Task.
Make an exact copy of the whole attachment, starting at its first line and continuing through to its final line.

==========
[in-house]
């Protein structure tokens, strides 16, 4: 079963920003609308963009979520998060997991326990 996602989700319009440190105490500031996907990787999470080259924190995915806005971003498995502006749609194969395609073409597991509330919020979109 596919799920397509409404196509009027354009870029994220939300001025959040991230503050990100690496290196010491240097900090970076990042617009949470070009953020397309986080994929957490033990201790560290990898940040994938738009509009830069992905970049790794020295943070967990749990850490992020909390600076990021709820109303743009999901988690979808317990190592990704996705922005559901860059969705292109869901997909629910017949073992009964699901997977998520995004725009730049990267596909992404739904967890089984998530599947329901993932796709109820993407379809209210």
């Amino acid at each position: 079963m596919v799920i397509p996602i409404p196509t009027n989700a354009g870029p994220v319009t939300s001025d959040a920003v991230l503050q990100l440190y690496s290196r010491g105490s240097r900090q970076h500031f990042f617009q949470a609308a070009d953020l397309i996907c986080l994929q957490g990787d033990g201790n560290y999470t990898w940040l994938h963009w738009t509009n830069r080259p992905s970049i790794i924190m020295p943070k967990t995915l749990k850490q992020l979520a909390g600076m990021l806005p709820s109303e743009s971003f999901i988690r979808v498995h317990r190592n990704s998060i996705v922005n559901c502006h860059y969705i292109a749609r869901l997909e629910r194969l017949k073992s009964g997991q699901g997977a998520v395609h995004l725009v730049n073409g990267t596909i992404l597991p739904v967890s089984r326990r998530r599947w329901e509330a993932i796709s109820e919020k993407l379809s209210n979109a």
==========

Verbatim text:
[in-house]
């Protein structure tokens, strides 16, 4: 079963920003609308963009979520998060997991326990 996602989700319009440190105490500031996907990787999470080259924190995915806005971003498995502006749609194969395609073409597991509330919020979109 596919799920397509409404196509009027354009870029994220939300001025959040991230503050990100690496290196010491240097900090970076990042617009949470070009953020397309986080994929957490033990201790560290990898940040994938738009509009830069992905970049790794020295943070967990749990850490992020909390600076990021709820109303743009999901988690979808317990190592990704996705922005559901860059969705292109869901997909629910017949073992009964699901997977998520995004725009730049990267596909992404739904967890089984998530599947329901993932796709109820993407379809209210």
């Amino acid at each position: 079963m596919v799920i397509p996602i409404p196509t009027n989700a354009g870029p994220v319009t939300s001025d959040a920003v991230l503050q990100l440190y690496s290196r010491g105490s240097r900090q970076h500031f990042f617009q949470a609308a070009d953020l397309i996907c986080l994929q957490g990787d033990g201790n560290y999470t990898w940040l994938h963009w738009t509009n830069r080259p992905s970049i790794i924190m020295p943070k967990t995915l749990k850490q992020l979520a909390g600076m990021l806005p709820s109303e743009s971003f999901i988690r979808v498995h317990r190592n990704s998060i996705v922005n559901c502006h860059y969705i292109a749609r869901l997909e629910r194969l017949k073992s009964g997991q699901g997977a998520v395609h995004l725009v730049n073409g990267t596909i992404l597991p739904v967890s089984r326990r998530r599947w329901e509330a993932i796709s109820e919020k993407l379809s209210n979109a």